Tobacco Use and Quitting Among Individuals With Behavioral Health Conditions
Adults with mental health or substance use disorders (i.e., behavioral health conditions), smoke cigarettes more than adults without these disorders.1,2,3 Mental disorders are conditions that affect a person’s thinking, feeling, mood or behavior, such as depression, anxiety, bipolar disorder, or schizophrenia. Substance use disorders occur when frequent or repeated use of alcohol, drugs, or both causes significant impairment, such as health problems, disability, and failure to meet major responsibilities at work, school, or home.4
Approximately 1 in 4 adults in the U.S. has some form of behavioral health condition, and these adults consume almost 40% of all cigarettes smoked by adults.3
[Information described below uses data from the National Survey on Drug Use and Health, with different specific definitions on mental illness and substance use disorder]
34.6% of adults with any mental illness reported current use* of tobacco in 2016 compared to 23.3% of adults with no mental illness.5
Individuals who have mood disorders, psychoses, anxiety disorders, developmental disorders, and substance use disorders are more likely to be addicted to nicotine than those without these disorders. Nicotine dependence has proven to be particularly challenging for individuals suffering from psychiatric disorders, such as schizophrenia.6 Smoking prevalence was highest among those with schizophrenia, at nearly 90%.6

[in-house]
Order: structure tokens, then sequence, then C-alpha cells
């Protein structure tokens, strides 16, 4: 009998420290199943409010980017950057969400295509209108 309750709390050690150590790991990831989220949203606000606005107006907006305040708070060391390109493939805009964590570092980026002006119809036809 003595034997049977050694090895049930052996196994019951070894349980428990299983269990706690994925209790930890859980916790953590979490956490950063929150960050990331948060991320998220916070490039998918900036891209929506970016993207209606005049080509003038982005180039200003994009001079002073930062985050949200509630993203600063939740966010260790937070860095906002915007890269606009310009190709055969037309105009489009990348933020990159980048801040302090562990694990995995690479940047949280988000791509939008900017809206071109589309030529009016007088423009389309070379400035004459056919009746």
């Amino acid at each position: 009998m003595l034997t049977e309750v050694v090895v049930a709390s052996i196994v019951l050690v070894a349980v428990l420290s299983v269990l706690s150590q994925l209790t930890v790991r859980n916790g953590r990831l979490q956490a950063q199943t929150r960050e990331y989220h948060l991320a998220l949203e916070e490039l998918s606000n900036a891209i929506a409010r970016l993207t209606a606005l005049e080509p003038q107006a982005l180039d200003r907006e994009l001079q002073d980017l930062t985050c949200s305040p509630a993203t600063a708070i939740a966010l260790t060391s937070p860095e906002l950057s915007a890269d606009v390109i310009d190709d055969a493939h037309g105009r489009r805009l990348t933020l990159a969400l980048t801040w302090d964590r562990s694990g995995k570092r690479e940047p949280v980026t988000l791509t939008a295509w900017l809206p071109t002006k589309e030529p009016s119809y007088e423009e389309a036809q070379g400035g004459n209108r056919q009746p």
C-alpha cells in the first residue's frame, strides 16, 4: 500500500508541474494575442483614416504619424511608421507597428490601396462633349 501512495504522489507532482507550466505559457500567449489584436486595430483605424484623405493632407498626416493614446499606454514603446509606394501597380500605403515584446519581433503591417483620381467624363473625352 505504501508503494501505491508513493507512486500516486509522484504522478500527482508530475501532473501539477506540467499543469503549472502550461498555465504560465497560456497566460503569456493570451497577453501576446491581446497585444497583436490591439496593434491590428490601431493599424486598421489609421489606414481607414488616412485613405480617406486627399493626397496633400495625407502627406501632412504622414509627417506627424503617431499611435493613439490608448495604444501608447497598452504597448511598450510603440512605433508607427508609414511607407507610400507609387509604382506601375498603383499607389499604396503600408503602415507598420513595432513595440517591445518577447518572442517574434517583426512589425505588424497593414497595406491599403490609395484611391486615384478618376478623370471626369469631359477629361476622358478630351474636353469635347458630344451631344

*“Current Use” is defined as self-reported consumption of cigarettes, cigars, and smokeless tobacco in the past month (at the time of survey).
**Any Tobacco Products includes cigarettes, smokeless tobacco (i.e., snuff, dip, chewing tobacco, or “snus”), cigars, and pipe tobacco.
†Data taken from the National Survey on Drug Use and Health, 2016, and refer to adults aged 18 years and older self-reporting any mental illness in the past year, excluding serious mental illness.
In 2016, 43.5% of adults who smoke cigarettes reported binge drinking in the past month compared to 21.7% of adults who don’t smoke.5
|Adults Who Smoke||Adults Who Don’t Smoke|
|Current illicit drug use (in past month)||25.3%||7.1%|
|Non-medical use of prescription drugs||5.9%||1.5%|
|Current alcohol use (in past month)||63.5%||52.8%|